#12,343


    Earlier today, in China MOA: High Mortality In Poultry Infected With H7N9 In Hunan Province, we looked at a report highly suggestive of an HPAI H7N9 outbreak in Hunan Province, China.

    Significant if true, because this would be the first detection of this mutated virus outside of Guangdong province, where it was first reported a little over a month ago.

    This afternoon the OIE has confirmed that assumption with the following notification






    This latest detection of HPAI H7N9 is a little over 300 miles north and west of the first outbreak reported in  Meizhou city, Guangdong province.






    China MOA: High Mortality In Poultry Infected With H7N9 In Hunan Province

    Credit Wikipedia
















    UPDATED 1500 hrs: OIE Confirms HPAI H7N9 In Hunan Province


    #12,342


    For nearly four years - since H7N9 first emerged in China in the spring of 2013 - its most unusual feature was its low pathogenicity in birds (LPAI) yet its ability to produce severe, even life threatening illness in humans.

    Unlike the HPAI H5 viruses - which dramatically impact poultry - LPAI has been a `stealth virus' in chickens, geese, and ducks. Often our first sign of trouble comes only after a human in contact with healthy-looking birds falls ill.

    Last month (Feb 18th) China announced the discovery of two patients in Guangdong Province infected with a newly discovered highly pathogenic (HPAI) variant of H7N9 (see Guangdong CDC: Two H7N9 `Variants' Isolated From Human Cases). Additional HPAI samples were isolated in local poultry. 

    The following day, we also saw the Taiwan CDC: January's Imported H7N9 Case Carried HPAI Mutation. All three cases showed signs of antiviral resistance, although it wasn't clear if that developed after they received treatment.

    All HPAI H7N9 reported to date have been in Guangdong province, and so its `fitness' to spread further remains unknown. Although our knowledge of this new mutation is limited, for now we've no evidence that it substantially increases the risk to humans (see ECDC Comment On HPAI Mutation Of H7N9).
    All of which brings us to a report from China's Ministry of Agriculture detailing a recent outbreak of H7N9 in Hunan Province which resulted in observable morbidity and substantial mortality in poultry.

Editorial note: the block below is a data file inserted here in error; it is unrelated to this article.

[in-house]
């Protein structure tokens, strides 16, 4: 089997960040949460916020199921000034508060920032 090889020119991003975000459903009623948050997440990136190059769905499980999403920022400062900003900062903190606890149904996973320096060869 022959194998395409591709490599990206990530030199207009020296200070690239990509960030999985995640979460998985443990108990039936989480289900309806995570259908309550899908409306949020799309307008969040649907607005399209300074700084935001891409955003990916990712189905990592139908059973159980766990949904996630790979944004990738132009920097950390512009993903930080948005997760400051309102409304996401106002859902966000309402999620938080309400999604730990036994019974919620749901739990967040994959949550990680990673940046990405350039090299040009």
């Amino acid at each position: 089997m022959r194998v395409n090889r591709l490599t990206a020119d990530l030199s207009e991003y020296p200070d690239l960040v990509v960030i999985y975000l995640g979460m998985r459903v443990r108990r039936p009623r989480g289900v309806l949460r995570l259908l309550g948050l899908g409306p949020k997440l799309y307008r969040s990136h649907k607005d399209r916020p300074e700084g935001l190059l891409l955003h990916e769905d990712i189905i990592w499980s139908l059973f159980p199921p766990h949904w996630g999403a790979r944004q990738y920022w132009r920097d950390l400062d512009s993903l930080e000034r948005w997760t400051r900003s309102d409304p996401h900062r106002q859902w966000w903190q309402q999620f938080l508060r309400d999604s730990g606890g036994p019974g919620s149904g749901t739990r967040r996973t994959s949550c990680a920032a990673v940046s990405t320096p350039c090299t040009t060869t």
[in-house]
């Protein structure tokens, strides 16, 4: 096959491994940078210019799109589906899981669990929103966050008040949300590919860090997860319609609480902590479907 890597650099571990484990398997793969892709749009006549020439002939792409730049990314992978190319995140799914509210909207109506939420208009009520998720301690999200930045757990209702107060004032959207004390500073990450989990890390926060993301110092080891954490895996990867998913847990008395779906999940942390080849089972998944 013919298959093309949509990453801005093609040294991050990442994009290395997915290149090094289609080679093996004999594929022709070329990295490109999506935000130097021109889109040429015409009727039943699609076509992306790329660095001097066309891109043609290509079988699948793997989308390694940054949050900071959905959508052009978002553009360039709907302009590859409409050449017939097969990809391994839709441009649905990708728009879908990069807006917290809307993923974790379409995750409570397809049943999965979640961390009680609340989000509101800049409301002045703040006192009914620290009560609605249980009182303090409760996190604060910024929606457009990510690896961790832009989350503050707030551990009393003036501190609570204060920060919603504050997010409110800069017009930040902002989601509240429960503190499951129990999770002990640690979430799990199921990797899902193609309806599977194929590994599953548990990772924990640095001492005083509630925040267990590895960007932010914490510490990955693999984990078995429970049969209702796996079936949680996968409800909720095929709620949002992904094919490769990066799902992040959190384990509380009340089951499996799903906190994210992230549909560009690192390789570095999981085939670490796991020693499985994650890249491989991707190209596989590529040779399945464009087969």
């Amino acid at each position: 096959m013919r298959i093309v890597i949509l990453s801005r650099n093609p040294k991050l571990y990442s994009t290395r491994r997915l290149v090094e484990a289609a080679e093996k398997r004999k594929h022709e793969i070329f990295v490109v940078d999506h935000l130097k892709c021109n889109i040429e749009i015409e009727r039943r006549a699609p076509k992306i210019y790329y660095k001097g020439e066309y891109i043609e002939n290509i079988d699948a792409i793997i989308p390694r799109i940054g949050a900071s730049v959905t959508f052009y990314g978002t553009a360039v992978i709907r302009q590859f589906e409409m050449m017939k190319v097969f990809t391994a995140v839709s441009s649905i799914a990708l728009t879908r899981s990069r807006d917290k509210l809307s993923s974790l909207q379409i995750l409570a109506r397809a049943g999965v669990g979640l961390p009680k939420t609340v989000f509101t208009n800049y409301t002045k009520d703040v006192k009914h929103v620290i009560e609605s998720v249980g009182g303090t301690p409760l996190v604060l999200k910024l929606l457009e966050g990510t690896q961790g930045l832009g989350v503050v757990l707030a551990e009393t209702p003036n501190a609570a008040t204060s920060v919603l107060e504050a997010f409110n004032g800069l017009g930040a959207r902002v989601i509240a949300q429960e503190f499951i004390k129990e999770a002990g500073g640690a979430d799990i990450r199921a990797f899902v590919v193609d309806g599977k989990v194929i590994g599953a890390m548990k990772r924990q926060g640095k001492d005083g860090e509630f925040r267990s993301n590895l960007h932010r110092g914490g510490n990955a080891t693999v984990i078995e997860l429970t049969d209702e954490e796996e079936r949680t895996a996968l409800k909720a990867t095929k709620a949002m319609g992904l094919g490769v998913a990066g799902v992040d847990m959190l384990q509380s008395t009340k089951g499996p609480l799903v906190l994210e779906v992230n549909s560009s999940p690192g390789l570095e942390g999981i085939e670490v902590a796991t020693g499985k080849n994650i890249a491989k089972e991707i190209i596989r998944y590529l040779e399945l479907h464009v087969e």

Both atypical of LPAI H7N9 outbreaks. 

    Today's dispatch opens by stating the importance of following up on the H7N9 influenza virus mutant strains - a pretty good idea of what they are thinking - but it never directly refers to this outbreak as HPAI.  A genetic analysis of the HA gene is required to confirm HPAI - and perhaps they are waiting for that - but this outbreak has all the outward appearances of high path bird flu.

    Hunan province lies adjacent - and to the north and west - of Guangdong province. Hunan province reported 5 human cases last Friday, and 4 human cases today (onsets go back to early March) making it one of the more active regions these past two weeks.

    Any indication that HPAI H7N9 is on the move (possibly via migratory birds) would be an important finding. But whether LPAI or HPAI, the H7N9 virus continues to evolve, and so we must remain ready for surprises. 

    Hopefully we'll get a more definitive report (and genetic analysis) on this outbreak in the days to come (see update).

    Hunan Provincial Department of Agriculture veterinary guidance departments earnestly poultry H7N9 influenza prevention and control
    Date: 2017-03-24 17:58 Author: Source: Ministry of Agriculture Information Office

    For some of the recent detection of H7N9 influenza virus mutant strains, the Ministry of Agriculture attaches great importance to the timely follow-up, on the basis of preliminary work, to guide the local animal husbandry and veterinary departments to further carry out targeted prevention and control work. All in accordance with the requirements of a good grasp of monitoring and emergency treatment, the detection of pathogen positive or the outbreak of the farm households poultry, and resolutely culling and harmless treatment, the timely elimination of risks.

    March 19, Yongzhou City, Hunan Province, Dong'an County Veterinary Department in the monitoring found that some farmers raised breed chickens suspected bird flu symptoms, the incidence of 29,760, only 18,497 died.

    March 20, Hunan Province, animal disease prevention and control center diagnosed as suspected avian influenza epidemic. March 24, by the National Avian Influenza reference laboratory confirmed the outbreak for the H7N9 flu epidemic. After the outbreak of the epidemic, the local start of the plan, in accordance with the technical specifications to prevent the epidemic disposal work, has been culling and harmless treatment of 171179 poultry. At present, the epidemic has been effectively controlled.